N/I - Is that a fear as an electronic artist? That if someone hears a remix, they’re just going to assume that’s the actual song?
Trevor - Not really. It is interesting to get them back and hear “Whoa, this is a totally different take.” It’s not a “This isn’t how I think it should have been,” or anything like that. There’s a remix for “Fire with Fire” that’s completely different than the moody ballad that my friend Kevin just totally took to this Mac DeMarco quirky….
N/I - Shoegaze feel.
Trevor - Exactly. It’s actually the only remix that’s got real drums and real bass on there. So it’s kind of just exciting.
N/I - So once it’s out, what are you hoping to do in the next year? I know you mentioned you’re already working on the next project.
Trevor - The last record was a lot of collaborating with friends and Josh, who I work with all the time, and a bit of me working at home by myself. Like I said, I’m working on a studio at home, so I’d like to get as far as I can on the project on my own, and then have someone else tie it together. So spend more time creating on my own and see how far I can take things.
N/I - That’s great. So you’re still continuing the stream of consciousness creative output.
Trevor - I think the goal would be to put out another full-length album and maybe do another companion EP, try and follow that pattern, maybe throw a single in between, but I’m definitely more of a fan of the body of work thing. I don’t know if I’d do the single a month thing again. If I did, I’d make sure the songs were done first.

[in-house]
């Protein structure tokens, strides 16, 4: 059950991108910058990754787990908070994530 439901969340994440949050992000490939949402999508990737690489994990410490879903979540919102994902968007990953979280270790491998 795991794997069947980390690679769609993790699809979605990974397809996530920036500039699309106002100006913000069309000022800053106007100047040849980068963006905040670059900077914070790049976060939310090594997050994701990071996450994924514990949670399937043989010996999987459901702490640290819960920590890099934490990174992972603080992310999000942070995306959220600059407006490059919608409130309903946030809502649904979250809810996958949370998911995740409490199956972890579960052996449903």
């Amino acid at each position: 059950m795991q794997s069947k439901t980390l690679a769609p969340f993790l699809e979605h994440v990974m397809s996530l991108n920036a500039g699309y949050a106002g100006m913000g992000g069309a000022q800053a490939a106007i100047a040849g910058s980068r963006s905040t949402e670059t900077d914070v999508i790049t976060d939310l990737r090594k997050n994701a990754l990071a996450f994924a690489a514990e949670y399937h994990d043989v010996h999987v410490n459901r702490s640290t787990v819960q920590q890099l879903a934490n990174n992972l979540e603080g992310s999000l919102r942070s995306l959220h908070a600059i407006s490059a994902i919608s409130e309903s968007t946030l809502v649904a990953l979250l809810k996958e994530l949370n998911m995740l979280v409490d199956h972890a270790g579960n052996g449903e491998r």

N/I - Okay. So you were actually doing it month to month?
Trevor - I was writing, recording, and releasing all in the same month.
N/I - So when does that become stressful? It sounds kind of stressful in general, but at what point in the process are you like “Okay. I need to get this out?”
Trevor - Well fortunately, I lived at the studio that Josh has at his house, he has the studio in the back, so we were able to plan things and make it happen. There were definitely some times where we were getting tight. It was definitely some stressful times. Luckily, we had an idea of what the songs were going to be and all that, but I don’t think I would do it all at the same time. It was fun, and I had a few years where I didn’t put anything out, so my reaction was to do the opposite, and I think now, my reaction is to take some time and build out as much as I can.
N/I - Sometimes a backlog of stuff can be nice.
Trevor - And to gauge the reaction of how things turn out is easier, because I’m not being reactionary in turn.
N/I - That’s fair. I’d like to pick your brain about leaving Nashville and then coming back. What led you to leave that first time?
Trevor - So the first time, I had just come out as gay, so it was maybe 2013, and I was living with my brother, and I used to be heavily involved in the church world. So I just kind of felt a little trapped at the time. I felt my friend circle dissipating. No one was loudly being mean or anything, but everyone was quietly fading out.